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Todd Staples: The TT Interview

The Texas agriculture commissioner on his book and campaign to highlight what he sees as a crisis on the border, his opinions on which immigration policies work and which don't, and why Americans shouldn't believe it when they are told the border is secure.

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In his new book, Broken Borders, Broken Promises, Texas Agriculture Commissioner Todd Staples continues his admonishment of current border policies and advocates for a change in immigration and security measures. The book follows the launch of his website

Staples, who has announced his intention to run for lieutenant governor in 2014, sat down with The Texas Tribune to discuss his response to critics who say he is only pandering to the far right, what is wrong with current immigration policies and what he would do to fix them, the stories he hears from ranchers and farmers on the border, and why he disagrees with the notion that the border is secure.

The following is an abridged transcript of the interview:

TT: You mention HB 1403 [Texas’ in-state tuition legislation for undocumented immigrants that was passed in 2001] and say that it was passed “incorrectly,” that it wasn’t an immigration issue and it went to the education committee. In the debate now, most people think, “We have to so something about these kids.” Do you not agree?

Staples: I believe that we need to fix the whole system, and part of my proposal recognizes that children, through no fault of their own, were brought to this country. We want them to have the opportunity to live the American dream. But we can’t do it in an isolated manner like the president did because it only perpetuates the problem.

TT: During Gov. Rick Perry’s State of the State address, he didn’t say the words “immigration,” “border” or “Mexico,” and House Speaker Joe Straus has said we have more important issues [than dealing with immigration on the state level]. During our Texas Tribune Festival, Congressman Henry Cuellar said you were exaggerating about the conditions at the border to gain attention so you can seek higher office. How do you respond to that? And to the fact that the immigration fervor that seemed to peak two years ago isn’t still as loud?

Staples: I think the immigration fervor is there. It’s taken a national stage today, and the president and a bipartisan group of senators all have proposals. Obviously if I was just trying to seek political points, I would have taken the less controversial and more unified agreement on what needs to be done. But we have landowners that are being chased off their property, and we have a secretary of Homeland Security that just went to El Paso saying the border is secure.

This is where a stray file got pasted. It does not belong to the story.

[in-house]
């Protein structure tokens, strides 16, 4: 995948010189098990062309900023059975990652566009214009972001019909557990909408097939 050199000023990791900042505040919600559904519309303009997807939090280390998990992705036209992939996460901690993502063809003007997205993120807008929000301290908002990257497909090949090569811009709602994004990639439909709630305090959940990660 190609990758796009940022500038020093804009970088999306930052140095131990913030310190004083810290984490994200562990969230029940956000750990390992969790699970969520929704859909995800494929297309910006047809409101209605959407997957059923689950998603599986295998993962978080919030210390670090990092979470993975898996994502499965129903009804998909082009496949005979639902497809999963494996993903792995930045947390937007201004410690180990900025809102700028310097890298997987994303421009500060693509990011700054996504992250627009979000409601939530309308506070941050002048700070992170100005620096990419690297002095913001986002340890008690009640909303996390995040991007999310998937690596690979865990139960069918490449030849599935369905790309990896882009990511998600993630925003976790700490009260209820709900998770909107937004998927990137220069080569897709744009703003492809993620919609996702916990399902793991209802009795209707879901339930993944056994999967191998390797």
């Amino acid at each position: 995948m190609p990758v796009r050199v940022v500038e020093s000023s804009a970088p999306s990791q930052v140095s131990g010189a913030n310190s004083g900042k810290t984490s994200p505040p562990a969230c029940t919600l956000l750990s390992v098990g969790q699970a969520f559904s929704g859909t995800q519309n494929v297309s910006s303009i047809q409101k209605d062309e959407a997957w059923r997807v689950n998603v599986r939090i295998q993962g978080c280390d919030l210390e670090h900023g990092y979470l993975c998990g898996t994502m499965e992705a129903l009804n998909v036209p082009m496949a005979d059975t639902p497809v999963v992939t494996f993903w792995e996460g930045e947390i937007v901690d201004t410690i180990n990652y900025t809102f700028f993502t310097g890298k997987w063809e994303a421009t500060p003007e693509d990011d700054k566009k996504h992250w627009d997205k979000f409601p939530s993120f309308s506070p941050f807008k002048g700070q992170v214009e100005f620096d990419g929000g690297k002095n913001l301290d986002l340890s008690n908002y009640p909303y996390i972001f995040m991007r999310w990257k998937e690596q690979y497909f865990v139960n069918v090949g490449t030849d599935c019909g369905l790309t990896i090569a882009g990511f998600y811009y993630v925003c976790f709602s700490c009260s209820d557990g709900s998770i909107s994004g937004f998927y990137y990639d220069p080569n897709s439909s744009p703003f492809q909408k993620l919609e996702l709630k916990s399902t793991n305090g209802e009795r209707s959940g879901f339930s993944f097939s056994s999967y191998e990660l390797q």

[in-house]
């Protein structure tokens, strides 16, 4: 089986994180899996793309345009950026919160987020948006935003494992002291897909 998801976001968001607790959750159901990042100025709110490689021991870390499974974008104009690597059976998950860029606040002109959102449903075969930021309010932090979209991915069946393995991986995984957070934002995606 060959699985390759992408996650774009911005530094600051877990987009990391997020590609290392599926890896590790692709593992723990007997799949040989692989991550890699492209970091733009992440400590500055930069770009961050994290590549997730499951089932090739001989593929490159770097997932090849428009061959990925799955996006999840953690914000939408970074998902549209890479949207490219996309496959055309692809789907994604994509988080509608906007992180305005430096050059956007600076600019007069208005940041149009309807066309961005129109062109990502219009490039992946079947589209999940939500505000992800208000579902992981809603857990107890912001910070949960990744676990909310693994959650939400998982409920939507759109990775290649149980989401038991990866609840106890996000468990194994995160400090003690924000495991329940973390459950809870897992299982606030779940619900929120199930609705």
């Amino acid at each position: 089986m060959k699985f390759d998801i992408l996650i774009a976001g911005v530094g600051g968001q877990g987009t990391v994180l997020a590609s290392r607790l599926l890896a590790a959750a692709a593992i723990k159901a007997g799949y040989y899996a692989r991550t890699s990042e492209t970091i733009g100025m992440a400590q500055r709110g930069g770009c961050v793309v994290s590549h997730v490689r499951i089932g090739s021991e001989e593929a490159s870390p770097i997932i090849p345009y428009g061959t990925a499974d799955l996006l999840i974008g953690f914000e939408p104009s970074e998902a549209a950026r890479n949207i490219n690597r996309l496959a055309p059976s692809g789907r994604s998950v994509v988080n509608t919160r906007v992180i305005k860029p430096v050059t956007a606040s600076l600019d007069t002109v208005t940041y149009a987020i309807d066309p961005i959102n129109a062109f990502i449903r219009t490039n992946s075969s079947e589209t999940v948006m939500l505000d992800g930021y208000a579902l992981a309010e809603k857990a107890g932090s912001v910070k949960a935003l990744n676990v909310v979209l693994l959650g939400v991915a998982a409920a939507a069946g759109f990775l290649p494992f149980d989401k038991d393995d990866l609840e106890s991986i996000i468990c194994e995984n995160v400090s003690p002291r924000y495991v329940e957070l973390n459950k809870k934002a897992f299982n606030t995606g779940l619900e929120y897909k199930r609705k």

TT: But there are some people within your party saying, “The border is in better shape.” It can always be better. Democrats also say it could be better. But there seems to be a shift in opinion that it’s better than it was. Do you not agree?

Staples: I agree that much has been done, but how can you say the border is safe when you have landowners who refuse to let their identity be seen for fear of retribution? How can you say it’s safe when you have piles of cash, almost $40 billion a year, going across the border? It’s just an unrealistic statement, and the American people are not naïve when this type of activity is occurring. DPS cameras are helping in aiding and in the apprehension of thousands of individuals and tons of narcotics, so we’re smarter than these statements are reflecting. I am not going to stop until landowners feel free to go back to their property.

TT: How many of these folks crossing the border illegally are drug mules or wielding AR-15s, and how many are the guys in the back of a pickup coming over here just trying to get a job?

Staples: That’s the whole point I get to in this book, what you just described. Flying in a helicopter in the middle of the night with DPS observing, they’re radioing to Border Patrol below and it dawned on me, we don’t know if they are going after an armed drug cartel member or someone who is looking for a job but also violated our country’s entry laws. So our border security could be greatly enhanced if we have a legal, workable, enforceable modern workforce and immigration system. That will greatly enhance border security and as a conservative, that is a much more efficient way to target the law enforcement we have to go after those drug cartel members. It’s easy when you first are introduced to this issue to say, “Deport those who are here illegally.” It’s hard to argue with that until you think that that’s our policy today. It’s not working; our policy is so inadequate on workforce supply issues that it’s causing a shadow economy that’s resulted in millions of people that are here today. So we can reform that and modernize it in a way that’s consistent with principles of orderly immigration and at the same time the net result is spring those assets for law enforcement.